2. Why do mental disorder co-occur at such high rates? How can network analysis inform the comorbidity between them? [N, M, A, I, L]

       

      3. How can novel developments in data science (e.g., machine learning methods) contribute to the field of clinical psychology? [A, C, I, L]

       

      4. What can we learn from exploratory data analysis of mental disorder symptoms? What kinds of psychometric data analyses and visualizations are most helpful? [A, C, I, L]

       

      5. Why are rates of emotional disorders often observed to be more common in developed nations compared to less developed nations? [L]

       

      6. One hallmark of anxiety disorders is avoidance. What factors lead people to avoid versus approach their fears? [N, M, A, L, X]

       

      7. Rates of violence across the world have been steadily decreasing. If this is indeed the case, why are rates of post-traumatic stress disorder (PTSD) stagnant or even increasing? [N]

       

      8. To what extent do mental disorders represent a "mismatch" between the modern world and our environment during evolution? What factors of modernity might influence mental illness? [E, M, A]

       

      9. Why do some individuals with PTSD seem to compulsively revisit their traumatic past? How does this square with research on avoidance? [N, M, A, L]

       

      10. Are trigger warnings or safe spaces effective approaches to helping those with PTSD? Why or why not? [N, M, A, L]

       

      11. Today, phones and devices capture a huge amount of data about individuals (e.g., location, movement, texts, phone calls, app usage). Can this data be used for good when it comes to mental health? How? [N, A, C, I, L]

       

      12. Can people really experience "post-traumatic growth" after a trauma? If so, what does this growth look like? [N, A, L]

       

      13. What is idiographic science? How can we study one person at a time? [I]

       

      14. Can we personalize psychotherapy interventions for each person? [A, I, L, X]

       

      15. How can data science help us predict substance use for each person? [A, I]

       

      16. Can a single survey item capture enough information, or do we always need multiple items? [I]

       

      17. How much can we generalize from group-level research? [I]

       

      18. How can we best capture fluctuations in people's emotions? What are affective dynamics? [I, L]

       

      Psychology and Law:

       

      1. For cases in which juvenile offenders are transferred to adult court, do jurors take their developmental vulnerabilities into account when they make decisions about them? [K]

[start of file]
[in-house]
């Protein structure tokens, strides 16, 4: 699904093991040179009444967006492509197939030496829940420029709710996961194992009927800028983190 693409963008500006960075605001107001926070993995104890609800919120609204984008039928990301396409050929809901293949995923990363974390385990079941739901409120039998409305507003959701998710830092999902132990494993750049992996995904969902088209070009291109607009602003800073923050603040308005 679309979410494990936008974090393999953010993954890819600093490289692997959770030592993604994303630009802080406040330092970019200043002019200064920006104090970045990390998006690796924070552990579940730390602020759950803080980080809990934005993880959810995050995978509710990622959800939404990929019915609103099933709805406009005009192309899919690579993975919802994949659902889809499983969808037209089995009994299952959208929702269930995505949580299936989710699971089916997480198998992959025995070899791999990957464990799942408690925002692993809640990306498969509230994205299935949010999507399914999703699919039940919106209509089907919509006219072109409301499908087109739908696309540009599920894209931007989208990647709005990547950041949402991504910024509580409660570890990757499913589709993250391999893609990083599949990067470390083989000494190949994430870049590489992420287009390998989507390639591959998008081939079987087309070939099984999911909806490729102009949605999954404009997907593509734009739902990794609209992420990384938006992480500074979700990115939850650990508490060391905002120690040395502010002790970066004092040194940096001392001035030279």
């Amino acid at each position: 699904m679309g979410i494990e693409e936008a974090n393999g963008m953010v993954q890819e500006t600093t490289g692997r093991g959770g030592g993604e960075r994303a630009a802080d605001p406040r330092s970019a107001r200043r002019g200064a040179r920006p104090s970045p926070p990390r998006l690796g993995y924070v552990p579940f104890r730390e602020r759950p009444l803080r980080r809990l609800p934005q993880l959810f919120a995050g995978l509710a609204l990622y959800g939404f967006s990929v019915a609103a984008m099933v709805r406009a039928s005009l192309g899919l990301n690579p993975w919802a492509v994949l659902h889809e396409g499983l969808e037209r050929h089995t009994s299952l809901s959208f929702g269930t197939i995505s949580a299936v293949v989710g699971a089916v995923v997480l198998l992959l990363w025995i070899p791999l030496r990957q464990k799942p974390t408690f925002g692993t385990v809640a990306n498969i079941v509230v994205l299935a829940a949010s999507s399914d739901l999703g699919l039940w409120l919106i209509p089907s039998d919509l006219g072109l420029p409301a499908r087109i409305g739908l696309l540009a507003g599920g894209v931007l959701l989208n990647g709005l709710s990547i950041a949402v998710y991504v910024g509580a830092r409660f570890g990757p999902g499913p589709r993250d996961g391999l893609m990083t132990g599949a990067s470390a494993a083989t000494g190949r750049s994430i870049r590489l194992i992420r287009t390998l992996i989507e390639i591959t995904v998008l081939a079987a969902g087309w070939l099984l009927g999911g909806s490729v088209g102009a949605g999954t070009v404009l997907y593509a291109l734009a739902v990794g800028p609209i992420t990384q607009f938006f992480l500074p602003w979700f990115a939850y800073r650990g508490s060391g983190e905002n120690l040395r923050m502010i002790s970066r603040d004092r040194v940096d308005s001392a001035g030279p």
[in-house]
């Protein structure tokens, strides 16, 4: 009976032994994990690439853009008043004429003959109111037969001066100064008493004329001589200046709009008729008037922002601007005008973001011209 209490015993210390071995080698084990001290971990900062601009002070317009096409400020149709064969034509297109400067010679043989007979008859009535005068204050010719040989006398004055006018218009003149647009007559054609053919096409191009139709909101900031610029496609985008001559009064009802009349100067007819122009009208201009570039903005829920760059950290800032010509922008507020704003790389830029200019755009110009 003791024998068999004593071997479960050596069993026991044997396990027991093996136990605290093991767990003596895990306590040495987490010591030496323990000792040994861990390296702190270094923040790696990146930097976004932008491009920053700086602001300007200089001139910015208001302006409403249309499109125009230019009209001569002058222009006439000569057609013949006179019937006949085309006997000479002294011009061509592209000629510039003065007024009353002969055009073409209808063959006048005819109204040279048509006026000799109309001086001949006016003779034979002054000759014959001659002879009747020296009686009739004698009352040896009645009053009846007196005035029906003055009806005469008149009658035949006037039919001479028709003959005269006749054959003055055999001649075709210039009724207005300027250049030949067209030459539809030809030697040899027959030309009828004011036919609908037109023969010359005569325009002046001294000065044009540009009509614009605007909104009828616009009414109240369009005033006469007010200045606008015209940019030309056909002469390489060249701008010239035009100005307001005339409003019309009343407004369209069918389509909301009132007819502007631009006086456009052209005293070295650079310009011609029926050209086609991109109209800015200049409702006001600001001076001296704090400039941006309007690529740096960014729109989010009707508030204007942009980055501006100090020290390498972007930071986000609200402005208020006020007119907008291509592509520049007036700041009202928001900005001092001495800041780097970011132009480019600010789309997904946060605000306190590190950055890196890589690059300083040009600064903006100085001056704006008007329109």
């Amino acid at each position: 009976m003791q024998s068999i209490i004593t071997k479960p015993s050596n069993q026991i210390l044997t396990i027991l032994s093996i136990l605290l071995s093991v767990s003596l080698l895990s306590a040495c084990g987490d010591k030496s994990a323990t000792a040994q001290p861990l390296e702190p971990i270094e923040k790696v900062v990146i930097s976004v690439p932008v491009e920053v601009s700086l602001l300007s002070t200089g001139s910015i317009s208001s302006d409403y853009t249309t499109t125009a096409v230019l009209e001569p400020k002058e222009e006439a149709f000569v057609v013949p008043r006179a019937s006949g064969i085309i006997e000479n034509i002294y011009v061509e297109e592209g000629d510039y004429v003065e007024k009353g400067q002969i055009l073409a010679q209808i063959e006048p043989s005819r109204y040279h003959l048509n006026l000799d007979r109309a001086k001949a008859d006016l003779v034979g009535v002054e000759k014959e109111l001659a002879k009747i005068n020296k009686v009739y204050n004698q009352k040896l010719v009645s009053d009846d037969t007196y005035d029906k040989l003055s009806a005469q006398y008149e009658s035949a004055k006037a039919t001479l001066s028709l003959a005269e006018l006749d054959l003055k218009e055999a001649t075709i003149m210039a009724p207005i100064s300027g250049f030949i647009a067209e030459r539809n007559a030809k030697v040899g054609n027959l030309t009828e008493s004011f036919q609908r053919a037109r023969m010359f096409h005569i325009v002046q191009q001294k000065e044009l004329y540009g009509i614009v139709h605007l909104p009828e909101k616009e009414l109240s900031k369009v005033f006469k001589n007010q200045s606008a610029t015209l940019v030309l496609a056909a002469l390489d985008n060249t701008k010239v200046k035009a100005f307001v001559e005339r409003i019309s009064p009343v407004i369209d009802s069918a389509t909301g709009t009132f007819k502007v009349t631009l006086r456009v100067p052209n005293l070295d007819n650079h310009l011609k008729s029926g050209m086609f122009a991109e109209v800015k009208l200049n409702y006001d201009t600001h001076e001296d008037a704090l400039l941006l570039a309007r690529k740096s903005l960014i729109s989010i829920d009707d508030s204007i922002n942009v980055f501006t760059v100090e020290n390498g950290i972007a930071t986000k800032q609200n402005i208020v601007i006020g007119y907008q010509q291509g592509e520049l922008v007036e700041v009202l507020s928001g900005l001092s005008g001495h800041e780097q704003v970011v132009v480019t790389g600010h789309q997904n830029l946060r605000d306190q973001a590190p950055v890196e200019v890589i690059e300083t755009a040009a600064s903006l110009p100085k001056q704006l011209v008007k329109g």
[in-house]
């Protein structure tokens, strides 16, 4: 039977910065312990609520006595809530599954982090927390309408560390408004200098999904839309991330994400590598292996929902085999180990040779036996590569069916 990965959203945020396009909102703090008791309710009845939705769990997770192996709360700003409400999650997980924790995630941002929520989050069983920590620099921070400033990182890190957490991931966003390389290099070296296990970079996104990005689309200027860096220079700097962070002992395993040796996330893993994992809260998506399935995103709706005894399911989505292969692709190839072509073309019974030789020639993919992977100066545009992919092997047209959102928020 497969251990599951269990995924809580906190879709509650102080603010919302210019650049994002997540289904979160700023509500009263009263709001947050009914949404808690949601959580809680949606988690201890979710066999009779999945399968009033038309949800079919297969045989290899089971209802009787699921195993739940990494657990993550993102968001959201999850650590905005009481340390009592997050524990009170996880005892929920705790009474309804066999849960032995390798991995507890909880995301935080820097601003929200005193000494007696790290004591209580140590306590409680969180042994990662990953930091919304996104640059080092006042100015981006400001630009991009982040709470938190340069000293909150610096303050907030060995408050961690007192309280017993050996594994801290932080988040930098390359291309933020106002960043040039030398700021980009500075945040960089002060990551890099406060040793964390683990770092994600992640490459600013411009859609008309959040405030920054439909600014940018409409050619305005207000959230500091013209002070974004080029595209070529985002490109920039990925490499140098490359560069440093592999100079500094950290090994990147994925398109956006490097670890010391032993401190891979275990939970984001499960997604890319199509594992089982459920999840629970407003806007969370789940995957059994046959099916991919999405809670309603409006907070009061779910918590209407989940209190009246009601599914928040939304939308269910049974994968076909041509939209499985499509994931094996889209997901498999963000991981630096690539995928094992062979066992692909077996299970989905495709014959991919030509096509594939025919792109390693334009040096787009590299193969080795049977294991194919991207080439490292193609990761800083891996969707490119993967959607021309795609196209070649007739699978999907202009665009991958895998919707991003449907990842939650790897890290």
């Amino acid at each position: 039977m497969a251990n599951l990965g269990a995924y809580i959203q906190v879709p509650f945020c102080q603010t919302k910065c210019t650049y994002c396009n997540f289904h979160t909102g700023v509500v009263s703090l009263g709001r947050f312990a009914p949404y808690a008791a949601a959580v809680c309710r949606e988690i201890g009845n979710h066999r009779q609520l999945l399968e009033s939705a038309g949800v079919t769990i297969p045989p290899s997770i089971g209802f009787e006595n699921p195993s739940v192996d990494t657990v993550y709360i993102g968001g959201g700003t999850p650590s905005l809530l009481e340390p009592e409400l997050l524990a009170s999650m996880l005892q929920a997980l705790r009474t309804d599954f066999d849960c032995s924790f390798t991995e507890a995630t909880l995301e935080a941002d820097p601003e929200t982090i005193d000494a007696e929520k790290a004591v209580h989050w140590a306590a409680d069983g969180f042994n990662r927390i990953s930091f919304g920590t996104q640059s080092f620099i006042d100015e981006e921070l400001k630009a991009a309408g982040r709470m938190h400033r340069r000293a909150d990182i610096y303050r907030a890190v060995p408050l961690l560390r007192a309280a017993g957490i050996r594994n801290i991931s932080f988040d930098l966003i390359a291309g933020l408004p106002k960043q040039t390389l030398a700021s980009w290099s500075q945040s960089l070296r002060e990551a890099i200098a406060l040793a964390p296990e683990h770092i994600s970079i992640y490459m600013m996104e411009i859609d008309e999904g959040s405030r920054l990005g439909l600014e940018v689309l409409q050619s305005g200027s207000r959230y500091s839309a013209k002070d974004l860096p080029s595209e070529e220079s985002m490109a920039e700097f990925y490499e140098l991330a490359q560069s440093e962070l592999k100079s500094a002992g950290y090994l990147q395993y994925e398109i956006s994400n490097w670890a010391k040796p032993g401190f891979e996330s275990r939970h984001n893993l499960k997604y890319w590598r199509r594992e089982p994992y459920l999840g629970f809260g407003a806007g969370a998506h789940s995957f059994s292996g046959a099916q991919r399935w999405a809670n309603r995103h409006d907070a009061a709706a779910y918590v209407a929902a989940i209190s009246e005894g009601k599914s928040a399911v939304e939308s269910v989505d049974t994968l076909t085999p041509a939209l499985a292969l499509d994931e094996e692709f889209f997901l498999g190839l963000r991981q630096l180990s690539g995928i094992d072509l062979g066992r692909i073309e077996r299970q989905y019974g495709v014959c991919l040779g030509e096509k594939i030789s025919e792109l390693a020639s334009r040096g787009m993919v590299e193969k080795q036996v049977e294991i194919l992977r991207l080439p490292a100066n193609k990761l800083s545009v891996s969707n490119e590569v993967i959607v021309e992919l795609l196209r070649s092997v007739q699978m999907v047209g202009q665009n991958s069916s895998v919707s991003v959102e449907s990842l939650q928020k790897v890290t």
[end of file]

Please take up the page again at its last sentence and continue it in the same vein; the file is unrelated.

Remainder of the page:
2. Mistaken identification is the leading cause of wrongful conviction. What procedural best-practices can make eyewitness evidence more reliable? How can social psychological theory inform these practices? [K]

       

      3. Do the demograhics of the people selected as jury members affect their ultimate verdict decisions? [K]

       

      4. What strategies can help jurors better understand complex evidence in the courtroom? [K]

       

      5. Most all criminal cases are adjudicated thorugh plea negotiation. how can social psychological theory help attorneys better advise their clients? [K]

       

      6. Racial disparities in the criminal justice system are well documented and widespread. How can we lessen racial bias in policing, prison populations, and participation on juries? [K]

       

      7. Why do people make false confessions? What aspects of police interrogations might increase the rate of false confession? [D]

       

      8. Why do innocent people plead guilty? What components of plea bargaining increase the odds an innocent person will plead guilty? [D]

       

      9. How do the racial characteristics of a criminal case impact jurors' decision-making? [D]

       

      10. How do robust social cognitive processes, such as stereotyping, affect jurors' perceptions and decision-making in civil and criminal cases? [D]

       

      11. What is criminal profiling, and does it resemble the crime shows on t.v.? What does the science say about criminal profiling? How is it practiced by law enforcement agencies, and does it work? [D]

       

      12. Jurors are often presented with a lot of complex information presented in a disorganized fashion. How do jurors make sense of the evidence, and render their decisions? [D]

       

      13. How do jurors' emotions impact their decision-making? [D]

       

      14. How does pre-trial publicity impact jurors decision-making? [D]

       

      15. What is 'juror rehabilitation'? Can it successfully reduce jurors' biases? [D]

       

      16. Jurors are constitutionally required to be impartial at the outset of a trial, but are they? How effective are legal system safe-guards (e.g., voir dire and jury selection) at removing biases? What about implicit biases? [D]

       

      Additional Topics in Psychology:

       

      1. Is psychology really a science? Should we trust findings in psychology more or less than in other fields? What is the "replication crisis" in psychology? [E, R, J, M, A, S, L, K]

       

      2. Some researchers believe that most published findings in psychology (and some other disciplines) are false alarms and so not reproducible. Why might they think that? Are they right? [E, R, J, M, S, L, K]